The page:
Manhattan Bridge’s secrets (and not only)

The third bridge over the East River by now is an iconic example of the evolution of engineering techniques

The Manhattan Bridge has always been overshadowed by its legendary brother further south, the Brooklyn Bridge. Even today, some consider it “only” the third in a series, as it is a blend of design between the Brooklyn and Williamsburg Bridges, built on the East River 26 and six years earlier, respectively. Tourists flocking to New York head towards the breathtaking walkway of the Brooklyn Bridge, one of the most famous bridges in the world, overlooking the Manhattan Bridge, even though it offers more or less the same view since the two are very close.

It was opened at the end of 1909 and even during the design phase, it was called Bridge Number 3, a name later changed to the Manhattan Bridge, a choice that became official despite opposition from The New York Times, which advocated for a less generic name, suggesting Wallabout Bridge due to its proximity to Wallabout Bay in Brooklyn. The Manhattan Bridge, under political pressure, also saw changes in its structural designs and designers. The bridge, located at Canal Street in Lower Manhattan, and connecting to Brooklyn at the extension of Flatbush Avenue, gained notoriety with the movie poster of Sergio Leone‘s “Once Upon a Time in America,” starring Robert De Niro, featuring an iconic photo. Some mistake that glimpse of the bridge in the fog and vapors of New York for the Brooklyn Bridge, but it is actually the Manhattan Bridge.

At the school of engineering on the bridges of the East River

The trio of bridges over the East River is an important element in the architecture and engineering school of the 20th century, particularly in the history of suspended bridge construction. Starting from these New York infrastructures, progress has been made, from the George Washington Bridge in New York to the Golden Gate Bridge in San Francisco, to the modern era and today, with the Japanese bridge over the Akashi Strait and the one in Italy over the Strait of Messina, which, once built, will break the record for the longest suspended bridge in the world, the Cannakale Bridge in Turkey.

The construction of the Manhattan Bridge began in 1901 and was completed eight years later because the construction of suspension bridges had become more standardized and much faster than in the previous century when it took 13 years to build the Brooklyn Bridge. The bridge has two levels with a total length of 5,790 feet (1,765 meters) in the lower deck and 6,090 feet (1,856 meters) in the upper deck, while the central suspended span is 1,470 feet (448 meters) long.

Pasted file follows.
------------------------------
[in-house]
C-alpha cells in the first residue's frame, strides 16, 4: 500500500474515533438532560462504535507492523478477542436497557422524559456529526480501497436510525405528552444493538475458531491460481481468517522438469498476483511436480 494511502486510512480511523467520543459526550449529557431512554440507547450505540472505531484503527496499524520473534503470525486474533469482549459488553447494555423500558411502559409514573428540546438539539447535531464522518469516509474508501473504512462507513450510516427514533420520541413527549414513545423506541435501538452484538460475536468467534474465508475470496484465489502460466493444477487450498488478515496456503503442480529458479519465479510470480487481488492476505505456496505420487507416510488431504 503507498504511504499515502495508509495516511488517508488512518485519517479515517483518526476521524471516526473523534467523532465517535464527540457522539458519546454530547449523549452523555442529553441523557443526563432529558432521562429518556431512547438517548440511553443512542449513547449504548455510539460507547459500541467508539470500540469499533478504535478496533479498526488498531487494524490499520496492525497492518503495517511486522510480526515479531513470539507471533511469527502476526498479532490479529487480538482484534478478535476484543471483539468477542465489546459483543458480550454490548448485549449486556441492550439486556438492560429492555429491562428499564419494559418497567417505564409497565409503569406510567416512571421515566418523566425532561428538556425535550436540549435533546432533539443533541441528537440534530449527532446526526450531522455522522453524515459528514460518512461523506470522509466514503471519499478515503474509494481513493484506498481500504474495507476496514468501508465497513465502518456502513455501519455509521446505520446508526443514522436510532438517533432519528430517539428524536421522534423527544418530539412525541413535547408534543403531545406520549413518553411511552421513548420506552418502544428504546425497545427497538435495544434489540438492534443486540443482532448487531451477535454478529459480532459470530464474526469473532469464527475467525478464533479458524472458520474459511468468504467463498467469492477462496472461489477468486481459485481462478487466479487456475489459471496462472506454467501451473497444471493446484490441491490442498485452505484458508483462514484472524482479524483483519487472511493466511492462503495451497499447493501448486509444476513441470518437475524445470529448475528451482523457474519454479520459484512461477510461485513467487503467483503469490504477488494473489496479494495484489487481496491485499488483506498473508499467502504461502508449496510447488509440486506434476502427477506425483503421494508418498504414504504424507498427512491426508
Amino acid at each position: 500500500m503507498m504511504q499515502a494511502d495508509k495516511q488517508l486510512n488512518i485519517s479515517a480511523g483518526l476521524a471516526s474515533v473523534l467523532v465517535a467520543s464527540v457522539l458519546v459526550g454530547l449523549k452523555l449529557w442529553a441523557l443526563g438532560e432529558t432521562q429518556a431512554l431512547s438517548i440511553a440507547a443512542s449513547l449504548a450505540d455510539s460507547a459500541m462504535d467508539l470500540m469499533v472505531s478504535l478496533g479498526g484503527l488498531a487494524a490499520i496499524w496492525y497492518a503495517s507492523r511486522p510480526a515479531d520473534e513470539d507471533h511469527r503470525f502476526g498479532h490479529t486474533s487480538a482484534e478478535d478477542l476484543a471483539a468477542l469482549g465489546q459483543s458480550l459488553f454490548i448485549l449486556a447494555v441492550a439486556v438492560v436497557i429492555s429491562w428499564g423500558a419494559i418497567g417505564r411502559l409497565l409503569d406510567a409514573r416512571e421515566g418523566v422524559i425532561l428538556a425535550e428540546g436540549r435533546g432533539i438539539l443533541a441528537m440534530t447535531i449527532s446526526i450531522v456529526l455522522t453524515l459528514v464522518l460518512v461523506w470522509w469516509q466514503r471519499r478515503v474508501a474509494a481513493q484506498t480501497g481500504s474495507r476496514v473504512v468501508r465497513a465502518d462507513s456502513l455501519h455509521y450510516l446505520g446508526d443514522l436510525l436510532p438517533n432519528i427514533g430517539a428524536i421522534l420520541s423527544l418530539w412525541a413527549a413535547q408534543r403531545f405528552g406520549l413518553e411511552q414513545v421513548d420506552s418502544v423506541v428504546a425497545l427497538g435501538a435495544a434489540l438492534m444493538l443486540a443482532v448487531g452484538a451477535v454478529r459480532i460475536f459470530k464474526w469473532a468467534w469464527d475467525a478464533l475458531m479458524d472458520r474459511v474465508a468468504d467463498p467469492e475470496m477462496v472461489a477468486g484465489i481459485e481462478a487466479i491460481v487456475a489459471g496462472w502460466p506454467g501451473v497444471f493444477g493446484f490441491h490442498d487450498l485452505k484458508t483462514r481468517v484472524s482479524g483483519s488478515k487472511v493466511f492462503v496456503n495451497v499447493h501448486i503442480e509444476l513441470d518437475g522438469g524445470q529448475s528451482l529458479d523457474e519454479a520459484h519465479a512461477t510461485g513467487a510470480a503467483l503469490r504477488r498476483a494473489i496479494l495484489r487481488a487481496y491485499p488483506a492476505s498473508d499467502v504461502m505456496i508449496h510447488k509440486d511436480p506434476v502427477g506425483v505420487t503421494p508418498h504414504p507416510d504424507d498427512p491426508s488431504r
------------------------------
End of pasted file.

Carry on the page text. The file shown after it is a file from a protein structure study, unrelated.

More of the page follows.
What gives the Manhattan Bridge the satisfaction of a record is the design technique that, for the first time in the world, was based on the theory of deflection, introduced in 1888 by the Austrian Josef Melan. According to this theory, the deck and cables flex together to bear the loads. This allowed for the lengthening of the suspended structure, reducing the required rigidity of the deck.

Deflection theory particularly influenced the design in the 1930s, when with increased span spans the ratio of deck height to span length was reduced to achieve a lighter, more graceful appearance without compromise security. Even the towers benefited from these innovations introduced in those years, starting with the Manhattan Bridge.

Compared to the massive structure of the Brooklyn Bridge, and to a lesser extent, the Williamsburg Bridge, the Manhattan Bridge features two slender fixed steel towers that extend laterally at the base, with a much lighter and less deep stiffening truss, thereby reducing the amount of materials needed for construction.

The subway runs on the bridge.

Since its inception, the bridge has accommodated subway service, with trains starting to operate in 1915. The twin roadways above the subway tracks were added in 1922 as a tram right-of-way, only to be replaced by automobiles in 1929, which were becoming a popular mode of mass transportation, despite carts and horse-drawn carriages continuing to cross it for many years. The Manhattan Bridge underwent significant upgrades and repairs over the decades, first in 1940 and then again for a decade starting in 1990 when subways had to be rerouted through tunnels. Pedestrian and cycling paths on the North and South sides of the bridge, respectively, which had been removed in the mid-1960s, were also renovated.

The bridge now has seven lanes for vehicle traffic, four transit rail lines, a pedestrian walkway, and a separate bicycle path. In 2009, the centennial year of the bridge, the American Society of Civil Engineers (ASCE) designated it as a National Historic Civil Engineering Landmark. According to data from the Department of Transportation (NYC DOT), the bridge sees an average daily passage of over 75,800 vehicles, 6,200 cyclists, and 2,700 pedestrians. The Brooklyn Bridge records a passage of 116,000 vehicles, 3,000 cyclists, and over 30,000 pedestrians.